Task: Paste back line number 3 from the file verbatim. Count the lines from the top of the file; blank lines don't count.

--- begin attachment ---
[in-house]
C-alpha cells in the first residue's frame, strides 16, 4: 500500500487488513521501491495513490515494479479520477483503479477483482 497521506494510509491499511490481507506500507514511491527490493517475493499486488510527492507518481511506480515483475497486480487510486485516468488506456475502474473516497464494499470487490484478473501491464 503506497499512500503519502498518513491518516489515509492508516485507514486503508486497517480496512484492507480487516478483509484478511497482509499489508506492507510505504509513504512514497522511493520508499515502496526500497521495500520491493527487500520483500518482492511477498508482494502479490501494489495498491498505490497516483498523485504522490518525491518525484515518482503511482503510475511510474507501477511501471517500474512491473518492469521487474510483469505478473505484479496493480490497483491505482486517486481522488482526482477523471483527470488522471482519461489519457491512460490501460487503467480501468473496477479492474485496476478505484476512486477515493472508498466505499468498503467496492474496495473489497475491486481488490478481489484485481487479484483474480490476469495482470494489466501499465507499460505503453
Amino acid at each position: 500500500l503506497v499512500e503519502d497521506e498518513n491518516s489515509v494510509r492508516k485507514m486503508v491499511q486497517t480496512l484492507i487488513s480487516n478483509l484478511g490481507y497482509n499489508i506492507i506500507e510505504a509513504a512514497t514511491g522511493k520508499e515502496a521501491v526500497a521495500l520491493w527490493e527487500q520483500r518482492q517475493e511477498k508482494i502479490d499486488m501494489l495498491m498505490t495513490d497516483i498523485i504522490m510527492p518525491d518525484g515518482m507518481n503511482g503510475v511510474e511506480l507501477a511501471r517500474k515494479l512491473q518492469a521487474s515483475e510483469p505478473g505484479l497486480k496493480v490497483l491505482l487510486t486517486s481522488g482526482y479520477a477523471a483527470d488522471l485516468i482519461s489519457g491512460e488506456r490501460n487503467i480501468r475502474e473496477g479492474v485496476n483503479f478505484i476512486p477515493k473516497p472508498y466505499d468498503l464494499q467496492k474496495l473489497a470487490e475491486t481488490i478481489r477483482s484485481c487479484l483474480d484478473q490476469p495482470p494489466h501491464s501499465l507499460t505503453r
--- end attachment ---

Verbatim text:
Amino acid at each position: 500500500l503506497v499512500e503519502d497521506e498518513n491518516s489515509v494510509r492508516k485507514m486503508v491499511q486497517t480496512l484492507i487488513s480487516n478483509l484478511g490481507y497482509n499489508i506492507i506500507e510505504a509513504a512514497t514511491g522511493k520508499e515502496a521501491v526500497a521495500l520491493w527490493e527487500q520483500r518482492q517475493e511477498k508482494i502479490d499486488m501494489l495498491m498505490t495513490d497516483i498523485i504522490m510527492p518525491d518525484g515518482m507518481n503511482g503510475v511510474e511506480l507501477a511501471r517500474k515494479l512491473q518492469a521487474s515483475e510483469p505478473g505484479l497486480k496493480v490497483l491505482l487510486t486517486s481522488g482526482y479520477a477523471a483527470d488522471l485516468i482519461s489519457g491512460e488506456r490501460n487503467i480501468r475502474e473496477g479492474v485496476n483503479f478505484i476512486p477515493k473516497p472508498y466505499d468498503l464494499q467496492k474496495l473489497a470487490e475491486t481488490i478481489r477483482s484485481c487479484l483474480d484478473q490476469p495482470p494489466h501491464s501499465l507499460t505503453r